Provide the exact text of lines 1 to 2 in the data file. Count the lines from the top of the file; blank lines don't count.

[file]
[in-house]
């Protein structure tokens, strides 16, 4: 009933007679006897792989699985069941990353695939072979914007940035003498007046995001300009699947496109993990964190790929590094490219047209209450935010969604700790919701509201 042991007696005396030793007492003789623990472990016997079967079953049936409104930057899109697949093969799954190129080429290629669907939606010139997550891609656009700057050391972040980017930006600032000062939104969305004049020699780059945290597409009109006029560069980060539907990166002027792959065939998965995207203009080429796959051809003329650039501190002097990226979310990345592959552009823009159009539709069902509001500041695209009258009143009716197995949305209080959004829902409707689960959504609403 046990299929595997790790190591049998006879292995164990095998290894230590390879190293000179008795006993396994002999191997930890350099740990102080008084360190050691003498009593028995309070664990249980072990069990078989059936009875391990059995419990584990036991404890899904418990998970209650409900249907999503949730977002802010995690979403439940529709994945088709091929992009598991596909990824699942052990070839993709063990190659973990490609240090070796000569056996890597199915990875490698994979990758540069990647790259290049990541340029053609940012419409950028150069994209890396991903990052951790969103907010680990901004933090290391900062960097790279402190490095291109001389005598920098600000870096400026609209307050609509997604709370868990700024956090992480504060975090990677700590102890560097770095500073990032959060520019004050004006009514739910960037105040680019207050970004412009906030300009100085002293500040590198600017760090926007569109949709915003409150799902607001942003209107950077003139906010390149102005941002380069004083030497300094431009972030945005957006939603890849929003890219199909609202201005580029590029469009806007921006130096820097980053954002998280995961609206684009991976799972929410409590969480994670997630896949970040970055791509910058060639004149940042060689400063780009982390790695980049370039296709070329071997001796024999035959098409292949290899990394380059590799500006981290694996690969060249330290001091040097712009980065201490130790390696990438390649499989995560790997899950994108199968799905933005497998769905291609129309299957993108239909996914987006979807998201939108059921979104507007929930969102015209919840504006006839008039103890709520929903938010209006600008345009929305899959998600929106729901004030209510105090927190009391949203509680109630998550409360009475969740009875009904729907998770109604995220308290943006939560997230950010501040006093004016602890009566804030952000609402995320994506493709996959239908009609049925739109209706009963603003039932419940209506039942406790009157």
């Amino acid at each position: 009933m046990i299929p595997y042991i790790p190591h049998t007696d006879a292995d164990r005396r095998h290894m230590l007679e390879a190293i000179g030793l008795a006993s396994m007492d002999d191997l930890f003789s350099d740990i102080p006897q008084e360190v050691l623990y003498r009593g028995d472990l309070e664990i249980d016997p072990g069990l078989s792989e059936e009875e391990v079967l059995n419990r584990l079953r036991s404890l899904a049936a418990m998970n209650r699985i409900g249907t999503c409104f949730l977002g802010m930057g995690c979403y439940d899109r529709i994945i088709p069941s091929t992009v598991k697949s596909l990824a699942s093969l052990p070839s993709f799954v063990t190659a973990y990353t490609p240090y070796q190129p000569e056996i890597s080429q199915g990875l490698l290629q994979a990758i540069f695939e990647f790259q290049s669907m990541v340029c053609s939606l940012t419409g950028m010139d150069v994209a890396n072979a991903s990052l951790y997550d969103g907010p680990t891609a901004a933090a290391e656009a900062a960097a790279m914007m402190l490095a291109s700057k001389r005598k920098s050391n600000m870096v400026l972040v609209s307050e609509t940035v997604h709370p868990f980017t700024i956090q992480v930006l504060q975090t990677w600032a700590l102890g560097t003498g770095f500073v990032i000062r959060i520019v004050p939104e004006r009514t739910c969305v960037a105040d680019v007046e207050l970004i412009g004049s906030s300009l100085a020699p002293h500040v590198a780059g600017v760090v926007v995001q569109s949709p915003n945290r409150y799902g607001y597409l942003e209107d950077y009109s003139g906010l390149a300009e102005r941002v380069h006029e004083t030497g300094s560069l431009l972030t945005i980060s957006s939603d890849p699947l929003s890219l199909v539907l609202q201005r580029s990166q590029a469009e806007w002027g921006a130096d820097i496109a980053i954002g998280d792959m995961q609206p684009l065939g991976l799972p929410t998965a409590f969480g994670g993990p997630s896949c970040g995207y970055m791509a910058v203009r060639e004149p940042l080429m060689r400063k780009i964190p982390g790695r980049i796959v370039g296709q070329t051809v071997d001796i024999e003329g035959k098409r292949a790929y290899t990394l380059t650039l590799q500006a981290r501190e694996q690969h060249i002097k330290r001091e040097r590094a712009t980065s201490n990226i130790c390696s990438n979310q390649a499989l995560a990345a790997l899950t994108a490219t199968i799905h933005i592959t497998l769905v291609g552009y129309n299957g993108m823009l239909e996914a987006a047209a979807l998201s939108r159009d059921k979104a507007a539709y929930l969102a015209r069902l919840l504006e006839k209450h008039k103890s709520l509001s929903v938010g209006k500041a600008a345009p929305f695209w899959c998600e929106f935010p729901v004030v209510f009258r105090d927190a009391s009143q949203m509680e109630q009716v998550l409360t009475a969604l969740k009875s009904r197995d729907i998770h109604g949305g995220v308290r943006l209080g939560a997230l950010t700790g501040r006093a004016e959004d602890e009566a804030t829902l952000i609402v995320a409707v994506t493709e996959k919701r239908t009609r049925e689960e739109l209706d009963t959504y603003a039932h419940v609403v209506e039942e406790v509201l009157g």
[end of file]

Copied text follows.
[in-house]
């Protein structure tokens, strides 16, 4: 009933007679006897792989699985069941990353695939072979914007940035003498007046995001300009699947496109993990964190790929590094490219047209209450935010969604700790919701509201 042991007696005396030793007492003789623990472990016997079967079953049936409104930057899109697949093969799954190129080429290629669907939606010139997550891609656009700057050391972040980017930006600032000062939104969305004049020699780059945290597409009109006029560069980060539907990166002027792959065939998965995207203009080429796959051809003329650039501190002097990226979310990345592959552009823009159009539709069902509001500041695209009258009143009716197995949305209080959004829902409707689960959504609403 046990299929595997790790190591049998006879292995164990095998290894230590390879190293000179008795006993396994002999191997930890350099740990102080008084360190050691003498009593028995309070664990249980072990069990078989059936009875391990059995419990584990036991404890899904418990998970209650409900249907999503949730977002802010995690979403439940529709994945088709091929992009598991596909990824699942052990070839993709063990190659973990490609240090070796000569056996890597199915990875490698994979990758540069990647790259290049990541340029053609940012419409950028150069994209890396991903990052951790969103907010680990901004933090290391900062960097790279402190490095291109001389005598920098600000870096400026609209307050609509997604709370868990700024956090992480504060975090990677700590102890560097770095500073990032959060520019004050004006009514739910960037105040680019207050970004412009906030300009100085002293500040590198600017760090926007569109949709915003409150799902607001942003209107950077003139906010390149102005941002380069004083030497300094431009972030945005957006939603890849929003890219199909609202201005580029590029469009806007921006130096820097980053954002998280995961609206684009991976799972929410409590969480994670997630896949970040970055791509910058060639004149940042060689400063780009982390790695980049370039296709070329071997001796024999035959098409292949290899990394380059590799500006981290694996690969060249330290001091040097712009980065201490130790390696990438390649499989995560790997899950994108199968799905933005497998769905291609129309299957993108239909996914987006979807998201939108059921979104507007929930969102015209919840504006006839008039103890709520929903938010209006600008345009929305899959998600929106729901004030209510105090927190009391949203509680109630998550409360009475969740009875009904729907998770109604995220308290943006939560997230950010501040006093004016602890009566804030952000609402995320994506493709996959239908009609049925739109209706009963603003039932419940209506039942406790009157």